Basic Estate Planning For Association Owners

By Phoenix309.27.18

The importance of thorough estate planning cannot be underemphasized. Not having estate planning documents in place is a disservice to your loved ones. There are basic estate planning documents that everyone should have prepared on their behalf, including:

 

 • Last Will and Testament: this is the main document that directs what your specific wishes are as to the disposition of your real and personal property after your death. You should list all of your assets, and exactly how you wish for them to be distributed after your passing. Be sure to include all bank accounts, life insurance information, safety deposit boxes, vehicles, and real estate owned by you. In this document, you also list and direct to whom specific tangible items of your estate will go. Family heirlooms and objects that have sentimental value are usually included in this section of your Will.

 

   • Living Will: this document states when you do and do not wish to receive medical care artificially prolonging your life. It also designates a specific person to carry out your wishes, in the event that you are deemed incapable of making decisions regarding your receiving or withholding medical treatment. Having a clear plan for these types of situations is essential to ensure that your loved ones understand your wishes to continue or not continue treatment.

 

   • Durable Power of Attorney: this gives a person (or persons) that you appoint power to act and make decisions on your behalf in areas that you specify, such as access to your bank accounts, the ability to buy and sell real or personal property, open safety deposit boxes, etc. Banks, utility companies, realtors, title companies, and many other companies who provide services to you or safeguard personal information, will require your designated representative to show this document prior to releasing account information or engaging in any business on your behalf.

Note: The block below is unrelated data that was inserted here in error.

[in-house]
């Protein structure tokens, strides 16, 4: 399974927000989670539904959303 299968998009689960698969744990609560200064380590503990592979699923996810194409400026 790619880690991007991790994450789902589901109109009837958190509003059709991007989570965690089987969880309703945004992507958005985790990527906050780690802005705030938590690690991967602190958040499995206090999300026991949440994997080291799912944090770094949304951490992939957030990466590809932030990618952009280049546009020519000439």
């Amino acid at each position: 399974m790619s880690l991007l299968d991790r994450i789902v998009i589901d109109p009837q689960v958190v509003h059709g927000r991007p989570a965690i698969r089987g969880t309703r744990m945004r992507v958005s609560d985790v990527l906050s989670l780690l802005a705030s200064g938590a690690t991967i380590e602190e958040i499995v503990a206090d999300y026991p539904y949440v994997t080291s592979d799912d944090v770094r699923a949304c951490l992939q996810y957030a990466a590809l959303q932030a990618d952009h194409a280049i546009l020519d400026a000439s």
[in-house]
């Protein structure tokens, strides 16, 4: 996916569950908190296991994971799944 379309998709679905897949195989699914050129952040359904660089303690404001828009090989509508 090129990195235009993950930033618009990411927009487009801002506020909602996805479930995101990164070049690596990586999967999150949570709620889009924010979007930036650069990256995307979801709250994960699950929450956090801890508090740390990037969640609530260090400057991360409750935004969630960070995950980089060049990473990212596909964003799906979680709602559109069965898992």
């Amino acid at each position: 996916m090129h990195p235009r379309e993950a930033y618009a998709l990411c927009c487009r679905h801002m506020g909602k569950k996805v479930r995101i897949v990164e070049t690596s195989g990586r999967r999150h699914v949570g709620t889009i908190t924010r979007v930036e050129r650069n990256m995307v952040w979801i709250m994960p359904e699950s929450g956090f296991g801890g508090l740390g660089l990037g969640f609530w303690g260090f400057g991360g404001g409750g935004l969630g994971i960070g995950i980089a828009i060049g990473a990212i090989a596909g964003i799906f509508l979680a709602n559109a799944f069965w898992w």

• Designation of Health Care Surrogate: this appoints a person (or persons) to make health care-related decisions on your behalf, should you become incapacitated. This is an important part of your estate plan because it gives the person of your choice the power to direct health care providers according to your wishes. For this document, you will need to decide on a representative and at least one alternate who you wish to make these decisions for you if and when you become unable to do so for yourself. Many people appoint a spouse as one of their designated surrogates.

 

 In addition, Association members also have other specific issues to be taken into consideration when estate planning. Are you a member on a board of directors? What are your assessments, where are the payments sent, and how often are they due? Do you have a management company or contact person that your heirs can speak with? What do your association’s governing documents say about beneficiaries? Do your beneficiaries have copies or access to the governing documents of your association? A copy of your governing documents should also be kept with your estate planning file, and will help direct heirs as to rules for the sale of a property, payment of assessments, and other procedural information they may not be familiar with.

 

If you do not have a will, living will, durable power of attorney and designation of health care surrogate, now is the time to have these documents prepared. The cost and time to prepare these documents is minor compared the importance of having them in place. The people who ultimately handle your estate will be grateful you made this effort.

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